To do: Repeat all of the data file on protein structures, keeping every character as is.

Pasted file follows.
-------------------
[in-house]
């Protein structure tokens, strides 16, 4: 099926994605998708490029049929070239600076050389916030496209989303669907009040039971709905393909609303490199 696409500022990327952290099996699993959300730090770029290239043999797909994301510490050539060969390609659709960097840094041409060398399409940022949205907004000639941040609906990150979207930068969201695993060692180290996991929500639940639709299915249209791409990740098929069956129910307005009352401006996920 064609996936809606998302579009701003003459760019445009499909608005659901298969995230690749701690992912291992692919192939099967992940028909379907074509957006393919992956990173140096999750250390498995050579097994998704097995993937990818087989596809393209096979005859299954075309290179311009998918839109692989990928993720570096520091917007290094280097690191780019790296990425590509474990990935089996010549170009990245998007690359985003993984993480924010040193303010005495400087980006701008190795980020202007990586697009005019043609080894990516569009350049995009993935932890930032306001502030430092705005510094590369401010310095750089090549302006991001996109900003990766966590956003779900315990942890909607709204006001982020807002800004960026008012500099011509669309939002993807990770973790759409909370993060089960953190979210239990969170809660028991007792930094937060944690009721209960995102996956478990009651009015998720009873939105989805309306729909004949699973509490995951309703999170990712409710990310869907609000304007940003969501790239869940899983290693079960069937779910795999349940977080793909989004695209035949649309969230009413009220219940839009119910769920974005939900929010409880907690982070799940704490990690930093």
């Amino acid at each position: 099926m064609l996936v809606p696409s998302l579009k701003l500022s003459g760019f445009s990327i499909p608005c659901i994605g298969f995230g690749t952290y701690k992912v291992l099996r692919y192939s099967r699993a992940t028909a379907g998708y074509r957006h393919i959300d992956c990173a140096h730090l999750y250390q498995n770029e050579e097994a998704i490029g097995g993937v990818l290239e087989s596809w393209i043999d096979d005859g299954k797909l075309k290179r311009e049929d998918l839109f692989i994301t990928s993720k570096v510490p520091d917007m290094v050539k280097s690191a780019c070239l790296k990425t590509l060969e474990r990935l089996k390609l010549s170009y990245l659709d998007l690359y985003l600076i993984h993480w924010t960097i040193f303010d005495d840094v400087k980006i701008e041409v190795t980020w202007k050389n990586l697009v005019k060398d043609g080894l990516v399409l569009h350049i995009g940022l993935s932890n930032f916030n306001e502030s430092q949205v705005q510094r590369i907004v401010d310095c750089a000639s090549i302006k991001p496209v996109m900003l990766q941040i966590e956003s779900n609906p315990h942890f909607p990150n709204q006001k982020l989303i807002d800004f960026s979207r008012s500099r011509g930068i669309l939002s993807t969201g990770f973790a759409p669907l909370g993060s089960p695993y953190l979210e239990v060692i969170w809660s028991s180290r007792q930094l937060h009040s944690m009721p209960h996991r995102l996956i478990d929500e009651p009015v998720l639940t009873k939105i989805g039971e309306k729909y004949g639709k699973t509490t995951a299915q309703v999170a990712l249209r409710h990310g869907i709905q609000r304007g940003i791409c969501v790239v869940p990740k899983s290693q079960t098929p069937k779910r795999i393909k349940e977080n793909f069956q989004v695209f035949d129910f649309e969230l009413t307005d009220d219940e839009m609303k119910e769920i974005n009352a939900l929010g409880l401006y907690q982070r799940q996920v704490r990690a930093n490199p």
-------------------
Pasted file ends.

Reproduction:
[in-house]
């Protein structure tokens, strides 16, 4: 099926994605998708490029049929070239600076050389916030496209989303669907009040039971709905393909609303490199 696409500022990327952290099996699993959300730090770029290239043999797909994301510490050539060969390609659709960097840094041409060398399409940022949205907004000639941040609906990150979207930068969201695993060692180290996991929500639940639709299915249209791409990740098929069956129910307005009352401006996920 064609996936809606998302579009701003003459760019445009499909608005659901298969995230690749701690992912291992692919192939099967992940028909379907074509957006393919992956990173140096999750250390498995050579097994998704097995993937990818087989596809393209096979005859299954075309290179311009998918839109692989990928993720570096520091917007290094280097690191780019790296990425590509474990990935089996010549170009990245998007690359985003993984993480924010040193303010005495400087980006701008190795980020202007990586697009005019043609080894990516569009350049995009993935932890930032306001502030430092705005510094590369401010310095750089090549302006991001996109900003990766966590956003779900315990942890909607709204006001982020807002800004960026008012500099011509669309939002993807990770973790759409909370993060089960953190979210239990969170809660028991007792930094937060944690009721209960995102996956478990009651009015998720009873939105989805309306729909004949699973509490995951309703999170990712409710990310869907609000304007940003969501790239869940899983290693079960069937779910795999349940977080793909989004695209035949649309969230009413009220219940839009119910769920974005939900929010409880907690982070799940704490990690930093």
């Amino acid at each position: 099926m064609l996936v809606p696409s998302l579009k701003l500022s003459g760019f445009s990327i499909p608005c659901i994605g298969f995230g690749t952290y701690k992912v291992l099996r692919y192939s099967r699993a992940t028909a379907g998708y074509r957006h393919i959300d992956c990173a140096h730090l999750y250390q498995n770029e050579e097994a998704i490029g097995g993937v990818l290239e087989s596809w393209i043999d096979d005859g299954k797909l075309k290179r311009e049929d998918l839109f692989i994301t990928s993720k570096v510490p520091d917007m290094v050539k280097s690191a780019c070239l790296k990425t590509l060969e474990r990935l089996k390609l010549s170009y990245l659709d998007l690359y985003l600076i993984h993480w924010t960097i040193f303010d005495d840094v400087k980006i701008e041409v190795t980020w202007k050389n990586l697009v005019k060398d043609g080894l990516v399409l569009h350049i995009g940022l993935s932890n930032f916030n306001e502030s430092q949205v705005q510094r590369i907004v401010d310095c750089a000639s090549i302006k991001p496209v996109m900003l990766q941040i966590e956003s779900n609906p315990h942890f909607p990150n709204q006001k982020l989303i807002d800004f960026s979207r008012s500099r011509g930068i669309l939002s993807t969201g990770f973790a759409p669907l909370g993060s089960p695993y953190l979210e239990v060692i969170w809660s028991s180290r007792q930094l937060h009040s944690m009721p209960h996991r995102l996956i478990d929500e009651p009015v998720l639940t009873k939105i989805g039971e309306k729909y004949g639709k699973t509490t995951a299915q309703v999170a990712l249209r409710h990310g869907i709905q609000r304007g940003i791409c969501v790239v869940p990740k899983s290693q079960t098929p069937k779910r795999i393909k349940e977080n793909f069956q989004v695209f035949d129910f649309e969230l009413t307005d009220d219940e839009m609303k119910e769920i974005n009352a939900l929010g409880l401006y907690q982070r799940q996920v704490r990690a930093n490199p």